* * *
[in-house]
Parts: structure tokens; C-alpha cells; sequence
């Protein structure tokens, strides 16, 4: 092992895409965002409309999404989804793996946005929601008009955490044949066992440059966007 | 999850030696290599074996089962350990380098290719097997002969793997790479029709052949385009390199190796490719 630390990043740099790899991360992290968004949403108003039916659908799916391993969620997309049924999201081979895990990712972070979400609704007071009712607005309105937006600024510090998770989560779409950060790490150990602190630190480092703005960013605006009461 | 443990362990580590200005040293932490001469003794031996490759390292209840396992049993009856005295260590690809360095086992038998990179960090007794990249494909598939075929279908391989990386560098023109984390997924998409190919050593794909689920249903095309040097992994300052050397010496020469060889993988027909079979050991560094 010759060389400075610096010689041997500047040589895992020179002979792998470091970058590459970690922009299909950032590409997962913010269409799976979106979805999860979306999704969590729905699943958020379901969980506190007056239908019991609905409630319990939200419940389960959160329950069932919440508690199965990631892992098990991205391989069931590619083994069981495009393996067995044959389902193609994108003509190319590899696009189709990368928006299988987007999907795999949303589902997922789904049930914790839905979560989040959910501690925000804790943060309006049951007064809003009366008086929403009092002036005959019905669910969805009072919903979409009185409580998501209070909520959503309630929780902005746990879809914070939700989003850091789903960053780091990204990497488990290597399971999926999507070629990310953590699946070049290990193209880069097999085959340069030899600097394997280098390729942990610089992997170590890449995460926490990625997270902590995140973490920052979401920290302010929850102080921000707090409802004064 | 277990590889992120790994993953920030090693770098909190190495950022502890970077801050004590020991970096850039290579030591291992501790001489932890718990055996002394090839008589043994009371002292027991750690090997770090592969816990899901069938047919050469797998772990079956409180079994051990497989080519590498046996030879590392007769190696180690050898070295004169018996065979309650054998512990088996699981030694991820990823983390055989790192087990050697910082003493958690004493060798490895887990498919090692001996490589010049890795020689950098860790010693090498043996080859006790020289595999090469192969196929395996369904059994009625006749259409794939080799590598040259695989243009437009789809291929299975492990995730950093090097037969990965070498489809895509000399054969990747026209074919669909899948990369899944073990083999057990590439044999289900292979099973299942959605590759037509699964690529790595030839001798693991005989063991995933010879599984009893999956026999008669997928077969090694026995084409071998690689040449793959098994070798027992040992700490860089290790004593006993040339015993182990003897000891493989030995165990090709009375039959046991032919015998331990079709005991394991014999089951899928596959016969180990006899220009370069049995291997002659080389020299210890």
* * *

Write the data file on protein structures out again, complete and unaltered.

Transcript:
[in-house]
Parts: structure tokens; C-alpha cells; sequence
């Protein structure tokens, strides 16, 4: 092992895409965002409309999404989804793996946005929601008009955490044949066992440059966007 | 999850030696290599074996089962350990380098290719097997002969793997790479029709052949385009390199190796490719 630390990043740099790899991360992290968004949403108003039916659908799916391993969620997309049924999201081979895990990712972070979400609704007071009712607005309105937006600024510090998770989560779409950060790490150990602190630190480092703005960013605006009461 | 443990362990580590200005040293932490001469003794031996490759390292209840396992049993009856005295260590690809360095086992038998990179960090007794990249494909598939075929279908391989990386560098023109984390997924998409190919050593794909689920249903095309040097992994300052050397010496020469060889993988027909079979050991560094 010759060389400075610096010689041997500047040589895992020179002979792998470091970058590459970690922009299909950032590409997962913010269409799976979106979805999860979306999704969590729905699943958020379901969980506190007056239908019991609905409630319990939200419940389960959160329950069932919440508690199965990631892992098990991205391989069931590619083994069981495009393996067995044959389902193609994108003509190319590899696009189709990368928006299988987007999907795999949303589902997922789904049930914790839905979560989040959910501690925000804790943060309006049951007064809003009366008086929403009092002036005959019905669910969805009072919903979409009185409580998501209070909520959503309630929780902005746990879809914070939700989003850091789903960053780091990204990497488990290597399971999926999507070629990310953590699946070049290990193209880069097999085959340069030899600097394997280098390729942990610089992997170590890449995460926490990625997270902590995140973490920052979401920290302010929850102080921000707090409802004064 | 277990590889992120790994993953920030090693770098909190190495950022502890970077801050004590020991970096850039290579030591291992501790001489932890718990055996002394090839008589043994009371002292027991750690090997770090592969816990899901069938047919050469797998772990079956409180079994051990497989080519590498046996030879590392007769190696180690050898070295004169018996065979309650054998512990088996699981030694991820990823983390055989790192087990050697910082003493958690004493060798490895887990498919090692001996490589010049890795020689950098860790010693090498043996080859006790020289595999090469192969196929395996369904059994009625006749259409794939080799590598040259695989243009437009789809291929299975492990995730950093090097037969990965070498489809895509000399054969990747026209074919669909899948990369899944073990083999057990590439044999289900292979099973299942959605590759037509699964690529790595030839001798693991005989063991995933010879599984009893999956026999008669997928077969090694026995084409071998690689040449793959098994070798027992040992700490860089290790004593006993040339015993182990003897000891493989030995165990090709009375039959046991032919015998331990079709005991394991014999089951899928596959016969180990006899220009370069049995291997002659080389020299210890």